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My New Year’s Day Prayer: Ring out, Wild Bells

Ring out, wild bells, to the wild sky,

The flying cloud, the frosty light:

The year is dying in the night;

Ring out, wild bells, and let him die.


Ring out the old, ring in the new,

Ring, happy bells, across the snow:

The year is going, let him go;

Ring out the false, ring in the true.


Ring out the grief that saps the mind

For those that here we see no more;

Ring out the feud of rich and poor,

Ring in redress to all mankind.


Ring out a slowly dying cause,

And ancient forms of party strife;

Ring in the nobler modes of life,

With sweeter manners, purer laws.


Ring out the want, the care, the sin,

The faithless coldness of the times;

Ring out, ring out my mournful rhymes

But ring the fuller minstrel in.


Ring out false pride in place and blood,

The civic slander and the spite;

Ring in the love of truth and right,

Ring in the common love of good.


Ring out old shapes of foul disease;

Ring out the narrowing lust of gold;

Ring out the thousand wars of old,

Ring in the thousand years of peace.


Ring in the valiant man and free,   

The larger heart, the kindlier hand;

Ring out the darkness of the land,

Ring in the year that is to be.

Alfred Lord Tennyson


My new Website Design and What you can Expect to Find here..

Hello world. This is my new website design.

At long last, my home base online has a brand new look. Thank Philadephia’s own Brian Crumley for all of it.

What you’ll find here:

What I hope you’ll find here in the future:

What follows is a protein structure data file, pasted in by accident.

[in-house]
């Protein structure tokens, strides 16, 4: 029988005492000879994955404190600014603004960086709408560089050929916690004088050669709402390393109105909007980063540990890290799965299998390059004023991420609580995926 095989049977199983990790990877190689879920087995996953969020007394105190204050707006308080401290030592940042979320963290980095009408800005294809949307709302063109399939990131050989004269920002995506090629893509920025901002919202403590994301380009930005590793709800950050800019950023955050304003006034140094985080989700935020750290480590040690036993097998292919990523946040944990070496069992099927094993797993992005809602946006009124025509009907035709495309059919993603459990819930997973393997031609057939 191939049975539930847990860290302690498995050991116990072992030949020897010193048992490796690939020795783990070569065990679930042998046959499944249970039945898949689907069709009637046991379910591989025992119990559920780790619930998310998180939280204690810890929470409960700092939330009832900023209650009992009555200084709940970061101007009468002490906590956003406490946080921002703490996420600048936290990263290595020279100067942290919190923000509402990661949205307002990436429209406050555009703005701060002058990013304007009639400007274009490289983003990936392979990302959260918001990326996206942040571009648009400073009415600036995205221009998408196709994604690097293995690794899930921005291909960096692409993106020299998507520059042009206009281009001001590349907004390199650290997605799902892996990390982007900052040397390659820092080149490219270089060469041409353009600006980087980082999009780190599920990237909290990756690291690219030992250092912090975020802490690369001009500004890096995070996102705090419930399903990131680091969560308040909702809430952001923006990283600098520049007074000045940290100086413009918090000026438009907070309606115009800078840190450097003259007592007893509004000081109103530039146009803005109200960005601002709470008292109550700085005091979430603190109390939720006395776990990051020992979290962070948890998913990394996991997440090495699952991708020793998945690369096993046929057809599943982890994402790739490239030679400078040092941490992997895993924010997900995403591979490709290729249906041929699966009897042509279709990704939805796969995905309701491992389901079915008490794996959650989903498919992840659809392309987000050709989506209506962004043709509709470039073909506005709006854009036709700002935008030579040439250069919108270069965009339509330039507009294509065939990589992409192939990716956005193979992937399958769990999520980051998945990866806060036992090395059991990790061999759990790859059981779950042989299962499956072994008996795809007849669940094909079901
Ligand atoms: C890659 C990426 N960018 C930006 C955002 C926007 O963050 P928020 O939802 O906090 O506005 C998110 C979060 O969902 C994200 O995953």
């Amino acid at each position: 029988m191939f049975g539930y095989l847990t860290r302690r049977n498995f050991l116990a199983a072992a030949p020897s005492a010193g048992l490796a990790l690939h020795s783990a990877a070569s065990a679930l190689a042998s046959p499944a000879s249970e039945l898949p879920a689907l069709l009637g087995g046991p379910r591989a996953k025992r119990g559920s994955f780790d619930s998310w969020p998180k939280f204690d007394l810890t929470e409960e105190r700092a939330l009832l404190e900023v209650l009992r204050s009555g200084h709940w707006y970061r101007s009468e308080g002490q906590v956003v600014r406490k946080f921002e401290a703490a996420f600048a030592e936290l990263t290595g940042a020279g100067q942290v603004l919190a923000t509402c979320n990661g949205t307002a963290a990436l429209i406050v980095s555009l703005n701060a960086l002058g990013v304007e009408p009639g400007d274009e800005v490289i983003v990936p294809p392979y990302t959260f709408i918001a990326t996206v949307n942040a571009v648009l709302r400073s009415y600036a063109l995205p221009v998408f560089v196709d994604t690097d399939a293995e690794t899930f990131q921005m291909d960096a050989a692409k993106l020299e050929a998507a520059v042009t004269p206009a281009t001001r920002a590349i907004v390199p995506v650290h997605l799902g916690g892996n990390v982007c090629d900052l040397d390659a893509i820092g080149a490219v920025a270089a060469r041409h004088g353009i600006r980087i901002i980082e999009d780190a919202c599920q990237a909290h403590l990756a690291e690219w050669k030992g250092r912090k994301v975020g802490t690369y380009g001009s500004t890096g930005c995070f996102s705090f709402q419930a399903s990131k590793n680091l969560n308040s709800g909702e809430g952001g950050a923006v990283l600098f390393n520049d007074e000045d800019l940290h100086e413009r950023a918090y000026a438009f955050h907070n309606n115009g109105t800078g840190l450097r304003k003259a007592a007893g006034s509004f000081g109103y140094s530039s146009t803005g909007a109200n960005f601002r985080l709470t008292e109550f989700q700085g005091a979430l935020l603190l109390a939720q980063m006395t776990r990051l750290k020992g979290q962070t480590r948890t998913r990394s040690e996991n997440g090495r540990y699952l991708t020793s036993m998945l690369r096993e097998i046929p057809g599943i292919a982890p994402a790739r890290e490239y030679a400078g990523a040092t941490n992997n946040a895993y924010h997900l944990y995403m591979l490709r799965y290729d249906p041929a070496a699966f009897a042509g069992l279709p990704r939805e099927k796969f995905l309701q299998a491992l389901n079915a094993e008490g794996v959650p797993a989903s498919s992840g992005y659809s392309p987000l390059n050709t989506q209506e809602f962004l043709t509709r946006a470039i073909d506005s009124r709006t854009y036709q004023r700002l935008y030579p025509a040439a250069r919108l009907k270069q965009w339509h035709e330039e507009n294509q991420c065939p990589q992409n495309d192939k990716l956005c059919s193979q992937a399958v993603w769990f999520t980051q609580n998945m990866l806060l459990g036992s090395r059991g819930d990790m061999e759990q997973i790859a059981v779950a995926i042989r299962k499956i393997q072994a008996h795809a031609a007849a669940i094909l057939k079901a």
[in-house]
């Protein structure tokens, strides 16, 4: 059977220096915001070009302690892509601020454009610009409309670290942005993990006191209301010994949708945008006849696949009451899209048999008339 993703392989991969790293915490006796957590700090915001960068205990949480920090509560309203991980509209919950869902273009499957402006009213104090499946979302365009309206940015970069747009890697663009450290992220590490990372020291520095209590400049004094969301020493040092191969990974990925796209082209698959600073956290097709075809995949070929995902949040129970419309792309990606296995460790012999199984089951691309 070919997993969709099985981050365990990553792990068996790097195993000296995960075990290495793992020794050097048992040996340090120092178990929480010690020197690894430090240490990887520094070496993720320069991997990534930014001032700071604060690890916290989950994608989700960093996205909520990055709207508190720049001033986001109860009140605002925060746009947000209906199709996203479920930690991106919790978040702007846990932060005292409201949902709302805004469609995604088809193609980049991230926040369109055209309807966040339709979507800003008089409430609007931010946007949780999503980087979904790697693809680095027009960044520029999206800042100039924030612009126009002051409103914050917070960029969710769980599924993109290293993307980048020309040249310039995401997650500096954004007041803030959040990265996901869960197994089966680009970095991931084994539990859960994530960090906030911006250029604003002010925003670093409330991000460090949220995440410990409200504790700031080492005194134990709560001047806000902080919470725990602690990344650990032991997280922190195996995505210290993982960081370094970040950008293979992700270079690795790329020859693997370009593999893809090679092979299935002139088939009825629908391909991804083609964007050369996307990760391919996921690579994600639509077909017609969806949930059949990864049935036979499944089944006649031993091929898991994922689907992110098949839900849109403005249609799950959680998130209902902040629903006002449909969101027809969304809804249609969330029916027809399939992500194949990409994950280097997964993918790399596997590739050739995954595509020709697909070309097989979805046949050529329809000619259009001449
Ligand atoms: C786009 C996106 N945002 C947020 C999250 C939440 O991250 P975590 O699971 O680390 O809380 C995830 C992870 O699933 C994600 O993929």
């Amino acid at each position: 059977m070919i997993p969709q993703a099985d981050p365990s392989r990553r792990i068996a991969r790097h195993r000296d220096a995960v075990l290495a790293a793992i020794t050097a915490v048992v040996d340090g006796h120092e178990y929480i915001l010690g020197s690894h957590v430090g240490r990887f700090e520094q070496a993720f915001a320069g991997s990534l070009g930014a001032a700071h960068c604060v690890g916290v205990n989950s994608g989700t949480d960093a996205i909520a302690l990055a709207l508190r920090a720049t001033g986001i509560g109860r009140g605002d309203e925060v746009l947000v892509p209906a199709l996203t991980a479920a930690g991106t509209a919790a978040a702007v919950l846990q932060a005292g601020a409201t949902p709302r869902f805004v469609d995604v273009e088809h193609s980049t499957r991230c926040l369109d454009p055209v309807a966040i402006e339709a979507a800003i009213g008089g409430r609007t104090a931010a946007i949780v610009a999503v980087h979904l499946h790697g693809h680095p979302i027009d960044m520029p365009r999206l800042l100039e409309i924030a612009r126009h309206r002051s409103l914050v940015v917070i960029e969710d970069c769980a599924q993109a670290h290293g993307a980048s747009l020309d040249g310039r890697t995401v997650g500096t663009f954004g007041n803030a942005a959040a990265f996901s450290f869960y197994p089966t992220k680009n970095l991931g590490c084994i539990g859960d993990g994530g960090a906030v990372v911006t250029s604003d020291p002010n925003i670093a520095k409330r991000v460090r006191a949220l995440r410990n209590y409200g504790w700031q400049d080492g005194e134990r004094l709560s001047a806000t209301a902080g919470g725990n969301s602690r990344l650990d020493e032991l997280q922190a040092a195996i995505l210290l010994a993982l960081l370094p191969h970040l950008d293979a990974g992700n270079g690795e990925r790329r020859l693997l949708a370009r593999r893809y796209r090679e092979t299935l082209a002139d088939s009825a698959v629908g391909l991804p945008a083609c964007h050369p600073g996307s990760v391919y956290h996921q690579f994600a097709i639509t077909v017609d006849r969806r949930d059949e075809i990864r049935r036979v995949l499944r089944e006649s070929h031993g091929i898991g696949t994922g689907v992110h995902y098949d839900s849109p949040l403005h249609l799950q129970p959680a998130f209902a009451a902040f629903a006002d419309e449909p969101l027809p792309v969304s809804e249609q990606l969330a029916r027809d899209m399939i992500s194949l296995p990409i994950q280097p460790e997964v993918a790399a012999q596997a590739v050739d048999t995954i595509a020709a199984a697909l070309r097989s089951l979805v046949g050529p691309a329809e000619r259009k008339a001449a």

• Monthly roundups of movie’s I’ve seen (ala Khoi Vinh)
  • Monthly roundups of what I’ve read (ala Ben Werdmuller)
  • Better contextualized and more useful to you versions of what i post on social media feeds elsewhere
  • More themed essays and posts like I did more of long ago.

I like the way things look a lot more now. And there’s something about redecorating that makes you want to fill the new space with projects and dreams.


Blue Waves: Winning the 2018 Midterm Elections and Saying So

Friends, I am as heartbroken about Andrew Gullim & Beto O’Rourke and the racist nonsense that no doubt poisoned those elections. But the House is Blue. Kris Kobach, Scott Walker & Putin’s fav. congressperson are out of of a job. We elected 111 women, half are POC. 300 state house seats flipped. Voter suppression/gerrymandering laws turned back in Florida, Michigan and Utah. A brand new, state of the art program to end homelessness in my own San Francisco. Unprecedented turnout amongst young people who 2/1 vote Dem.

If that’s not a wave, I’ve never seen one. Listen to Rebecca Solnit on this one. We blue folk are terrible at joy, at secretly loving our own tragedy and downplaying success. We mistakenly believe being miserable and refusing to be proud is a sign of our commitment to our values.

Don’t do it. We worked hard for this. We earned it. Let’s not dishonor the hard work and commitment of the millions of Americans who made it happen by pretending it’s something less than it actually is.


Publicly Sharing RSS Libraries i.e. My RSS Feeds are Yours


Inspired by Matt Haughey’s public posting of the RSS Feeds he subscribes to, I’m doing the same (below).

What is RSS, you ask? A method to subscribe to what your favorite websites publish and have their updates all in a single place. Think of it as DVR for the Internet, food delivery instead of pickup except for the web. Podcasts would on the same technology and concept: Subscribe once, receive forever without asking again.